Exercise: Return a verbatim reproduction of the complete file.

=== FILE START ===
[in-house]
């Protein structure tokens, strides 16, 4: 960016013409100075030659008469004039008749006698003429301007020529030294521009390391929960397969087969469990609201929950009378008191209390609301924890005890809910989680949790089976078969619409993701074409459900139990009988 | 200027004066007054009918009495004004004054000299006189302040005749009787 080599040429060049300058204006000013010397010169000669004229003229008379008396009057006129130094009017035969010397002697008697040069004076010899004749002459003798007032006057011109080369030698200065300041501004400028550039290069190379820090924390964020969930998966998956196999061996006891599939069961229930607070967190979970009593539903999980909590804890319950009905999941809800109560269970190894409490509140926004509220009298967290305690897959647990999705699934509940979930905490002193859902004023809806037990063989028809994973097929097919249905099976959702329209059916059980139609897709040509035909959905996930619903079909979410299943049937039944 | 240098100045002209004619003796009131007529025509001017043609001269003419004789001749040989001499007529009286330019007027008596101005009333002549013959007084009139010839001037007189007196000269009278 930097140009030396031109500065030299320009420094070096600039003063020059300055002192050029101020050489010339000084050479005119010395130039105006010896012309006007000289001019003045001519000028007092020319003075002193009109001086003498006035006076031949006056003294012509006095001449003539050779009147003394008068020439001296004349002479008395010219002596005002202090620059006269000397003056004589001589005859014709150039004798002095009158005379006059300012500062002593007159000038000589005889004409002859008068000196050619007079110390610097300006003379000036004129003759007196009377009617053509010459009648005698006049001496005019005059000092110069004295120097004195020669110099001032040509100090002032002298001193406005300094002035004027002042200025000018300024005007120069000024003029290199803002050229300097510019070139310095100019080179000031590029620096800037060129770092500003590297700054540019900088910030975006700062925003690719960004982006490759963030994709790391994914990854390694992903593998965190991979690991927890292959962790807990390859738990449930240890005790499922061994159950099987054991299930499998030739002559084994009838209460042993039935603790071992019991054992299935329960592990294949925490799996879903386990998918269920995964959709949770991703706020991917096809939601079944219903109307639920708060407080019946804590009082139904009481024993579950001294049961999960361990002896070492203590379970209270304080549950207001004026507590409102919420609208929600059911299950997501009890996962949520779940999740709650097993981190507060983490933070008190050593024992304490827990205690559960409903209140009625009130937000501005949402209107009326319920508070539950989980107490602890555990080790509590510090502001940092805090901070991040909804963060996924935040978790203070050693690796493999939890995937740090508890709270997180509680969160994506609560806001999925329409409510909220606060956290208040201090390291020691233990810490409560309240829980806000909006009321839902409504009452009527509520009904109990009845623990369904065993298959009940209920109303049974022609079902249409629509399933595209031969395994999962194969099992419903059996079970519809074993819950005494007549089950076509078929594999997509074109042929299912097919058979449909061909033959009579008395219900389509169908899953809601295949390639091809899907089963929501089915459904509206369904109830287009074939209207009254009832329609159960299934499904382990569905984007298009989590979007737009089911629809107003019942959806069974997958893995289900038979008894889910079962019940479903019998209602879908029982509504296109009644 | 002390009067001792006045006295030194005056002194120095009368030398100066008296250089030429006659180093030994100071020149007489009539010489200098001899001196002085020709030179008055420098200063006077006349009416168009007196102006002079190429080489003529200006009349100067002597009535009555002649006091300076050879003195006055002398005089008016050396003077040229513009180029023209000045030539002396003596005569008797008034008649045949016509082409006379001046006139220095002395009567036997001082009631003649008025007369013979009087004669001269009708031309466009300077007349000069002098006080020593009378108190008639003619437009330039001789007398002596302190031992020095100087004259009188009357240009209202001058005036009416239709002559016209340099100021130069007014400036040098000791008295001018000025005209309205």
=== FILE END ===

[in-house]
């Protein structure tokens, strides 16, 4: 960016013409100075030659008469004039008749006698003429301007020529030294521009390391929960397969087969469990609201929950009378008191209390609301924890005890809910989680949790089976078969619409993701074409459900139990009988 | 200027004066007054009918009495004004004054000299006189302040005749009787 080599040429060049300058204006000013010397010169000669004229003229008379008396009057006129130094009017035969010397002697008697040069004076010899004749002459003798007032006057011109080369030698200065300041501004400028550039290069190379820090924390964020969930998966998956196999061996006891599939069961229930607070967190979970009593539903999980909590804890319950009905999941809800109560269970190894409490509140926004509220009298967290305690897959647990999705699934509940979930905490002193859902004023809806037990063989028809994973097929097919249905099976959702329209059916059980139609897709040509035909959905996930619903079909979410299943049937039944 | 240098100045002209004619003796009131007529025509001017043609001269003419004789001749040989001499007529009286330019007027008596101005009333002549013959007084009139010839001037007189007196000269009278 930097140009030396031109500065030299320009420094070096600039003063020059300055002192050029101020050489010339000084050479005119010395130039105006010896012309006007000289001019003045001519000028007092020319003075002193009109001086003498006035006076031949006056003294012509006095001449003539050779009147003394008068020439001296004349002479008395010219002596005002202090620059006269000397003056004589001589005859014709150039004798002095009158005379006059300012500062002593007159000038000589005889004409002859008068000196050619007079110390610097300006003379000036004129003759007196009377009617053509010459009648005698006049001496005019005059000092110069004295120097004195020669110099001032040509100090002032002298001193406005300094002035004027002042200025000018300024005007120069000024003029290199803002050229300097510019070139310095100019080179000031590029620096800037060129770092500003590297700054540019900088910030975006700062925003690719960004982006490759963030994709790391994914990854390694992903593998965190991979690991927890292959962790807990390859738990449930240890005790499922061994159950099987054991299930499998030739002559084994009838209460042993039935603790071992019991054992299935329960592990294949925490799996879903386990998918269920995964959709949770991703706020991917096809939601079944219903109307639920708060407080019946804590009082139904009481024993579950001294049961999960361990002896070492203590379970209270304080549950207001004026507590409102919420609208929600059911299950997501009890996962949520779940999740709650097993981190507060983490933070008190050593024992304490827990205690559960409903209140009625009130937000501005949402209107009326319920508070539950989980107490602890555990080790509590510090502001940092805090901070991040909804963060996924935040978790203070050693690796493999939890995937740090508890709270997180509680969160994506609560806001999925329409409510909220606060956290208040201090390291020691233990810490409560309240829980806000909006009321839902409504009452009527509520009904109990009845623990369904065993298959009940209920109303049974022609079902249409629509399933595209031969395994999962194969099992419903059996079970519809074993819950005494007549089950076509078929594999997509074109042929299912097919058979449909061909033959009579008395219900389509169908899953809601295949390639091809899907089963929501089915459904509206369904109830287009074939209207009254009832329609159960299934499904382990569905984007298009989590979007737009089911629809107003019942959806069974997958893995289900038979008894889910079962019940479903019998209602879908029982509504296109009644 | 002390009067001792006045006295030194005056002194120095009368030398100066008296250089030429006659180093030994100071020149007489009539010489200098001899001196002085020709030179008055420098200063006077006349009416168009007196102006002079190429080489003529200006009349100067002597009535009555002649006091300076050879003195006055002398005089008016050396003077040229513009180029023209000045030539002396003596005569008797008034008649045949016509082409006379001046006139220095002395009567036997001082009631003649008025007369013979009087004669001269009708031309466009300077007349000069002098006080020593009378108190008639003619437009330039001789007398002596302190031992020095100087004259009188009357240009209202001058005036009416239709002559016209340099100021130069007014400036040098000791008295001018000025005209309205």